St Nicholas, Walcot, Lincolnshire

Feature Sets (3)


Set next to perhaps the most stunning churchyard tree in the county, this church, with its steepled W tower, three-bay nave with N and S aisles, and chancel is primarily from the first half of the 14thc. Pevsner notes a restoration done in 1907. Romanesque elements consist of six reset fragments in the S porch, reused fragments in parts of the 13thc N arcade, possibly the font, and part of the chancel arch.


Domesday Book records a church in Walcot in 1086 on land held by Peterborough Abbey as well as half a church in possession of Gilbert of Ghent.


Interior Features


Chancel arch/Apse arches

Chancel arch

Of one order, pointed.

First order (shared) has semi-circular responds L (N) and R (S). On the S side, the respond has an attic base and waterleaf capital. The necking has a top and bottom chamfer. The impost has a hollow chamfer with a quirk, and a plain upright with a quirk abacus. Capital and impost are all of one stone. A deep notch is cut into the N face of the capital.

On the N side, the entire respond base is mostly missing, though a small fragment of an attic base remains at its W side. The bell capital has an impost similar to that on the S respond but with a much wider hollow chamfer.

In the arch: one chamfered step (shared). No label.

S capital, circumference 0.625m
S capital, height 0.25m
Width 3.60m



N arcade

The three-bay N arcade of the nave is 13thc but reuses Romanesque fragments in pier 2 and in the W respond.

Pier 2, circumference, taken at the abacus 0.96m
Pier 2, height of base 0.2m
W respond, circumference of base 0.97m
W respond, height of base 0.2m
Pier 2

This is a 13thc column, but the base is an earlier, reused round capital placed upside down. The capital has upright fluted leaves, some with a furled tip like a waterleaf, and plain necking with top and bottom chamfer. The abacus has a hollow chamfer followed by a quirk on the plain upright. The plinth is chamfered.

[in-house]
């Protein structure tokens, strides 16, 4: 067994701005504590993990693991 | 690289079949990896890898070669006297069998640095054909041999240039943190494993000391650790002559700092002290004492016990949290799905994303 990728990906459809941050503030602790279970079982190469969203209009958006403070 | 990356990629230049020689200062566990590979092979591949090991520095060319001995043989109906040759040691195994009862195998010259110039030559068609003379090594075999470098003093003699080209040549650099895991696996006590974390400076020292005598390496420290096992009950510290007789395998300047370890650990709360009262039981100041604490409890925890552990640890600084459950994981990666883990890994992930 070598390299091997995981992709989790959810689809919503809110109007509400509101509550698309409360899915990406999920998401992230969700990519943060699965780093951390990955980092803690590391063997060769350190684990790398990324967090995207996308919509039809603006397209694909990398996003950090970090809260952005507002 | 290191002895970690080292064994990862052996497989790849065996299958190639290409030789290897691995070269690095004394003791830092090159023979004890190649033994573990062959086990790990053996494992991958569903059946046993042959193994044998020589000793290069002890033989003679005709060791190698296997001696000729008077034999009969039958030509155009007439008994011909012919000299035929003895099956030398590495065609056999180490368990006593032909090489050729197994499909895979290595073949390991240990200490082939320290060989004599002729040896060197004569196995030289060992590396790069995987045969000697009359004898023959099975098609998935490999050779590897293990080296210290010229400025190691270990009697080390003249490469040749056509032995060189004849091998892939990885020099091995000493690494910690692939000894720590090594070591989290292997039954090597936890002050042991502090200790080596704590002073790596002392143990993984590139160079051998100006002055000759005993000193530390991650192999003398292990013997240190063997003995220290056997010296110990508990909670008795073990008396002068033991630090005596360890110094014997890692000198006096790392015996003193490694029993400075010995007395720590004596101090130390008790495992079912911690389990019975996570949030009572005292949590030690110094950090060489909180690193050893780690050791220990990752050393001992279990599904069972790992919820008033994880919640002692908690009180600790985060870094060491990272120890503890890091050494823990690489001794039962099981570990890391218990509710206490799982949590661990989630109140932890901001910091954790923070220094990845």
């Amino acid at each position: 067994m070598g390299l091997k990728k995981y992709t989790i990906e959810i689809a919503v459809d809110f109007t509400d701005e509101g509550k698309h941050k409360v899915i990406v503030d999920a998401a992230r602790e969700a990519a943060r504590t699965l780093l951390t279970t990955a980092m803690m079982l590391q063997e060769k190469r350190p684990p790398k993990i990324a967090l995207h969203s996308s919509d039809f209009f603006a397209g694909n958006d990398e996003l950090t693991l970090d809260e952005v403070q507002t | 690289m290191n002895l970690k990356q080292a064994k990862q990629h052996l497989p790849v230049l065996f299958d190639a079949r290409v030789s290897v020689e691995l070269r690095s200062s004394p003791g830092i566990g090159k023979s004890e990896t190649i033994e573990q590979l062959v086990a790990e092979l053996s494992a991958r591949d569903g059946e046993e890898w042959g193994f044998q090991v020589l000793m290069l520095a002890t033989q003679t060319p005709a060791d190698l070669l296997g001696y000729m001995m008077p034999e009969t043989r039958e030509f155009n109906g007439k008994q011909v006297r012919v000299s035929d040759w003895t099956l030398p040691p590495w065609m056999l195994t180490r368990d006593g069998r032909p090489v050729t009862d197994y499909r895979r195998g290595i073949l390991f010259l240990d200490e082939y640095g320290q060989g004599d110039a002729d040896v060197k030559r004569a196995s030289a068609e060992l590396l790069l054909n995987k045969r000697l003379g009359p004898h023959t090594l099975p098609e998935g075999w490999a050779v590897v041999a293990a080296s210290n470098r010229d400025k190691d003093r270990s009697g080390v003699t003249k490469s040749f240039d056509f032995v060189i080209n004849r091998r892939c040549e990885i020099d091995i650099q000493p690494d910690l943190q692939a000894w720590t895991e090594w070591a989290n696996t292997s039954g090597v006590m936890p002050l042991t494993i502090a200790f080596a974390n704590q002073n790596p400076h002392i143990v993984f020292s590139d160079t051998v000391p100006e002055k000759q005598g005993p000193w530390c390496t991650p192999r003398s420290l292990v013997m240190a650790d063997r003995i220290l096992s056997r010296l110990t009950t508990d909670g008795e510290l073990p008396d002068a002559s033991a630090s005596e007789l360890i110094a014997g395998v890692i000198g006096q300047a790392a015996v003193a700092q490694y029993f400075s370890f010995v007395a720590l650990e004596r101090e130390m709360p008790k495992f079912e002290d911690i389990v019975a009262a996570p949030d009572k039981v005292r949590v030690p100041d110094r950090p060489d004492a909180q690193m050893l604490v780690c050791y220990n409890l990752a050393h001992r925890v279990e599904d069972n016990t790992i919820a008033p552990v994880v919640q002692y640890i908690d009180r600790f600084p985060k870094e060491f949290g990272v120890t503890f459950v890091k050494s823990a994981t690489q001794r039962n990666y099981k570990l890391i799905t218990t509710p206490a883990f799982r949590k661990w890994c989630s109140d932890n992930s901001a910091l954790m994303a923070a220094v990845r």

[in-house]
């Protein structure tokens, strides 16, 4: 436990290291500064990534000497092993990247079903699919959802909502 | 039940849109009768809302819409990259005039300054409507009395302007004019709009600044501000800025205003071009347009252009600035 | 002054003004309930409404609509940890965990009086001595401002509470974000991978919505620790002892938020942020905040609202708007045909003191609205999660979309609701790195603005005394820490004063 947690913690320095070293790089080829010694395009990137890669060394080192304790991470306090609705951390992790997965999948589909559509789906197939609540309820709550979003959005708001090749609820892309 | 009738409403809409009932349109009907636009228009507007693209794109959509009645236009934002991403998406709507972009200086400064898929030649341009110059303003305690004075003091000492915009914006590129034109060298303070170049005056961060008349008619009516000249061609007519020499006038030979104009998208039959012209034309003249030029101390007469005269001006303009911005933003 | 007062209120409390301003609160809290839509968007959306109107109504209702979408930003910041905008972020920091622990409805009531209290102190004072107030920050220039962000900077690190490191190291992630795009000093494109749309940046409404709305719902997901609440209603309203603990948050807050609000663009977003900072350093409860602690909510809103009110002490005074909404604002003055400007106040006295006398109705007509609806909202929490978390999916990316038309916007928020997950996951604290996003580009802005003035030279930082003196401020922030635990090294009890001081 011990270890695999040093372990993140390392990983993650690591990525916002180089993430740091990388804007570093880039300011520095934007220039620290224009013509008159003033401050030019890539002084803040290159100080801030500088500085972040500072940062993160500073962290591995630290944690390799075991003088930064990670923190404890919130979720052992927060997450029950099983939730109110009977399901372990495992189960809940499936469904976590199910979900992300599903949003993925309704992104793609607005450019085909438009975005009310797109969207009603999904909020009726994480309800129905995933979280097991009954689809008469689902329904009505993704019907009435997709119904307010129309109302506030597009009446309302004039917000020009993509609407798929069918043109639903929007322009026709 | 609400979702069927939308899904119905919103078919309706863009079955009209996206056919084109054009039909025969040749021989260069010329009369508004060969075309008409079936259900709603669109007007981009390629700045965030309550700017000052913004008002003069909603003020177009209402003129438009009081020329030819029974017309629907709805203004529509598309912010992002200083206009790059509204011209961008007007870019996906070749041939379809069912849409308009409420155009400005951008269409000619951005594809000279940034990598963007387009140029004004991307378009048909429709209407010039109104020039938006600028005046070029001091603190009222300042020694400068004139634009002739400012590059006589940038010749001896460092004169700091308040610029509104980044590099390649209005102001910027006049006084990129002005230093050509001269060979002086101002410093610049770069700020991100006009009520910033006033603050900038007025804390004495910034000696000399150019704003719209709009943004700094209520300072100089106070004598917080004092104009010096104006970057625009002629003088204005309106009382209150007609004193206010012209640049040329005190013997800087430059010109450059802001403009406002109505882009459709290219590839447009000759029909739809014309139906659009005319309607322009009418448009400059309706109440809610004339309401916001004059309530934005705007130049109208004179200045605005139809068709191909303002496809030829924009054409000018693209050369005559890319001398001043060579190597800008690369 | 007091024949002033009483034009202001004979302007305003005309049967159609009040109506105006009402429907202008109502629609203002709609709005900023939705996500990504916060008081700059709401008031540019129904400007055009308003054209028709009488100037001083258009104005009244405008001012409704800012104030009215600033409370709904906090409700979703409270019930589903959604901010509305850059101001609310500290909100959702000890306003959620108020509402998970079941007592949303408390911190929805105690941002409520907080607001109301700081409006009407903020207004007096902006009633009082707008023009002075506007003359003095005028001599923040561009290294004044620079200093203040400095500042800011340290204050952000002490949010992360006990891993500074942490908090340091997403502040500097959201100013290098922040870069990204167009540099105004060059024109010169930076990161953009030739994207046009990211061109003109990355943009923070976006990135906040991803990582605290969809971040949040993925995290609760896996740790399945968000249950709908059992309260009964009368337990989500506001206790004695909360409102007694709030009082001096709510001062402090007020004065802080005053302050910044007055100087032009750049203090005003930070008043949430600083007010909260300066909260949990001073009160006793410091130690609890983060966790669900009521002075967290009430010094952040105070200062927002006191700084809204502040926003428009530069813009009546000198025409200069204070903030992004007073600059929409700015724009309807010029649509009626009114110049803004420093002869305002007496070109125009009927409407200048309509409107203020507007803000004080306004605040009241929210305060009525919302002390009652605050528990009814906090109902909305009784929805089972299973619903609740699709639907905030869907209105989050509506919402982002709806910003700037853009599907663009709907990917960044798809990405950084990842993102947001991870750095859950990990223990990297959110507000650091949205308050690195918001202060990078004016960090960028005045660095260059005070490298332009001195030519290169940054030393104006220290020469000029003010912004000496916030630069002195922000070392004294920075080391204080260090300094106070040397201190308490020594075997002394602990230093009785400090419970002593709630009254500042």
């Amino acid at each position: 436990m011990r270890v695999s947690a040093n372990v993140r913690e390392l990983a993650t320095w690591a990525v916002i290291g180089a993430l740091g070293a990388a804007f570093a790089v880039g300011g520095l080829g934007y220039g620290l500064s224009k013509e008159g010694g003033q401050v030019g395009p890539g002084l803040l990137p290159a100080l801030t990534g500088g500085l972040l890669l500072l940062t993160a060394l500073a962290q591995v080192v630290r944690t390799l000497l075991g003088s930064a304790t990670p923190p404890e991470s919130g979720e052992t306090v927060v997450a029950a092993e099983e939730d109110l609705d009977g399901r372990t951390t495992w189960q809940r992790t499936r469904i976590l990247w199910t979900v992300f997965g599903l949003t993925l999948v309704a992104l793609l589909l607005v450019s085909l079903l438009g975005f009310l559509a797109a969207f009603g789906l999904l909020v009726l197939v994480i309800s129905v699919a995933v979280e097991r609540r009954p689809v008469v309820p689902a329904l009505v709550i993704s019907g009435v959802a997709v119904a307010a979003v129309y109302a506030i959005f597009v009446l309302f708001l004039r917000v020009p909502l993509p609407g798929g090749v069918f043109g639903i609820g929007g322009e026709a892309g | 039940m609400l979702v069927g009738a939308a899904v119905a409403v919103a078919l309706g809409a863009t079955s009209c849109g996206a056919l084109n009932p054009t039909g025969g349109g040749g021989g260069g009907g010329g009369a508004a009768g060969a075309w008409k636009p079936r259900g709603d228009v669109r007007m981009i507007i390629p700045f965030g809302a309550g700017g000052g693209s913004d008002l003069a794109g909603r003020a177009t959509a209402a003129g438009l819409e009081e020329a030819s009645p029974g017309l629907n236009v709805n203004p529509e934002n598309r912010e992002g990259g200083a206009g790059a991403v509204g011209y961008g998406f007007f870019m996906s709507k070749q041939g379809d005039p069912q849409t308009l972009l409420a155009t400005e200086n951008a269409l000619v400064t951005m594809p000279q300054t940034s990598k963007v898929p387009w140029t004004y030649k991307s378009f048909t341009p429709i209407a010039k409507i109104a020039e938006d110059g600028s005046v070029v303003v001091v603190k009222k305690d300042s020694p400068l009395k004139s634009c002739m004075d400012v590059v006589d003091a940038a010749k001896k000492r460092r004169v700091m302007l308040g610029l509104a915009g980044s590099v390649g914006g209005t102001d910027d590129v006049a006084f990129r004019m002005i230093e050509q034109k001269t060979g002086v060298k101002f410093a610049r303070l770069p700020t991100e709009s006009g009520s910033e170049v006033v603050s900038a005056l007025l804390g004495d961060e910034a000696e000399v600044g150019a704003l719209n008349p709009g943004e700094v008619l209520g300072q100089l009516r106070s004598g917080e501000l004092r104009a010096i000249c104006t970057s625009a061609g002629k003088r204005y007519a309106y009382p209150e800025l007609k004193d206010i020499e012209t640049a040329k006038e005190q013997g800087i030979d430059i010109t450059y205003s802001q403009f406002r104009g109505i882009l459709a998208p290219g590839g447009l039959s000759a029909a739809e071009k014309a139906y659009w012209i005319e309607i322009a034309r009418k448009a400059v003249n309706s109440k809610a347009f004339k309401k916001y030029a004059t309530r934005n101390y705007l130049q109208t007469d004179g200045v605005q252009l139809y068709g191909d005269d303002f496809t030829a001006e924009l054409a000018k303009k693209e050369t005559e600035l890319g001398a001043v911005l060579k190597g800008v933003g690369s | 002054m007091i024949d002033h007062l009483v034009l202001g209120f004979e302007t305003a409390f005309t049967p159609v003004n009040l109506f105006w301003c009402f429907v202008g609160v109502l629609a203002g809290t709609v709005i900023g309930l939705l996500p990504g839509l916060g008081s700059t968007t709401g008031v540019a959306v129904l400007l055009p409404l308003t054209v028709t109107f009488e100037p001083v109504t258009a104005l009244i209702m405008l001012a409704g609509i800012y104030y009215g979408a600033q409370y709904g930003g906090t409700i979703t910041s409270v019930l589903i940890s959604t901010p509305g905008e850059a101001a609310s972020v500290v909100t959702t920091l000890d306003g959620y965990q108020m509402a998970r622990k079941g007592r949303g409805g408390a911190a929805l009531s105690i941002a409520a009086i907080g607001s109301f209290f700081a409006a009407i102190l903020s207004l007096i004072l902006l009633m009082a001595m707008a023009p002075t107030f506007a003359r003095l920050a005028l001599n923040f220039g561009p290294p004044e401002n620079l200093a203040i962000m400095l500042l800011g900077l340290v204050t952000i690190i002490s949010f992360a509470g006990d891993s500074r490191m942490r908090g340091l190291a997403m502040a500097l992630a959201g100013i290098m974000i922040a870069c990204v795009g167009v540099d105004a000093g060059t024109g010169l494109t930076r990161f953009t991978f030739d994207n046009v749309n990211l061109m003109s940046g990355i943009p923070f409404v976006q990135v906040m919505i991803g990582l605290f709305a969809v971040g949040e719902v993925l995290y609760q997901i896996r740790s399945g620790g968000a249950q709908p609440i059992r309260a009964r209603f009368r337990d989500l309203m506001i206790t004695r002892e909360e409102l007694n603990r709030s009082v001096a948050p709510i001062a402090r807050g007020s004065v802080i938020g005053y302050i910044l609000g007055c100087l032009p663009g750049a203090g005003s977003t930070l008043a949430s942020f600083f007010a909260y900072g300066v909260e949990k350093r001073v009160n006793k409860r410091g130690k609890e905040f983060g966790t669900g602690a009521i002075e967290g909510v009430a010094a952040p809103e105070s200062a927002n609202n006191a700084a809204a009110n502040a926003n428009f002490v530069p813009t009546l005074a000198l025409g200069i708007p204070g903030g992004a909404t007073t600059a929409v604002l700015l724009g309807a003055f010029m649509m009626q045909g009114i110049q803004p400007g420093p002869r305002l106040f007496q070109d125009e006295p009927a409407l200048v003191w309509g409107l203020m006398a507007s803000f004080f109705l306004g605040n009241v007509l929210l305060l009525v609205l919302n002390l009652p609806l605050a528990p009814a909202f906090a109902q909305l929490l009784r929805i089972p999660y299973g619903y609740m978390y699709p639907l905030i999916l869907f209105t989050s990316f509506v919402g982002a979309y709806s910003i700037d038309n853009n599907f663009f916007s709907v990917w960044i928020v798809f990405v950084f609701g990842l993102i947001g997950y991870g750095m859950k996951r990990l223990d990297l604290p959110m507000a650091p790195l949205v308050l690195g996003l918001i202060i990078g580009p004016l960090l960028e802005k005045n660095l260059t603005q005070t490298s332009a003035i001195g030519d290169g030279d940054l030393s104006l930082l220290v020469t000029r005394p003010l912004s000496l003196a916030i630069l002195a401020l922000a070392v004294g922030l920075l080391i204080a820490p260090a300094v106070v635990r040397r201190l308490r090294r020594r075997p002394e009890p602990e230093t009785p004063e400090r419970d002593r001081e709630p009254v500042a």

W respond

This too is of the 13thc but the base is a reused 12thc multi-scallop, semi-circular capital. The shields are emphasized by a quirk and there is a rounded dart between each cone. There is a plain band, once above, and now below the scallops. Abacus and plinth as on pier 2.

Interior Decoration


Fragment 1: Reset chevron block, in S porch, E wall

Located 2m above porch floor and 0.26m from the N wall. Four rows of chevron frontal to the face, with thick and thin rolls alternating.

Height 0.19m
Width 0.155m

Fragment 2: Reset nook-shaft capital, in S porch, E wall

Located 2.17m above porch floor and 1.12m from the N wall. Nook-shaft capital carved with waterleaf. The volute of the L furl is drilled and there is a drill hole on either side of the central leaf at its base. The abacus has a chamfer. To the L of the capital is a partially preserved sundial. There appears to be a rudimentary line of horizontal chevron to the R of the drilled sundial hole.

Height 0.11m
Width 0.285m

Fragment 3: Reset nook-shaft capital, in S porch, E wall

Located 2.175m above porch floor and 0.9m from S wall. Same as fragment 2 but without the sundial. Some necking of the waterleaf capital is preserved and it has a flat face with a top and bottom chamfer.

Height 0.155m
Width 0.26m

Fragment 4: Reset chevron block, in S porch, E wall

Located 1.985m above porch floor and 0.47m from S wall. Same as fragment 3.

Height 0.185m
Width 0.145m

Fragment 5: Reset chevron block, in S porch, W wall

Located 1.98m above porch floor and 0.51m from S wall. Same as fragment 1 but better preserved; with surviving quirked roll hollow chevron on the soffit.

Height 0.195m
Width 0.145m

Fragment 6: Reset chevron block, in S porch, W wall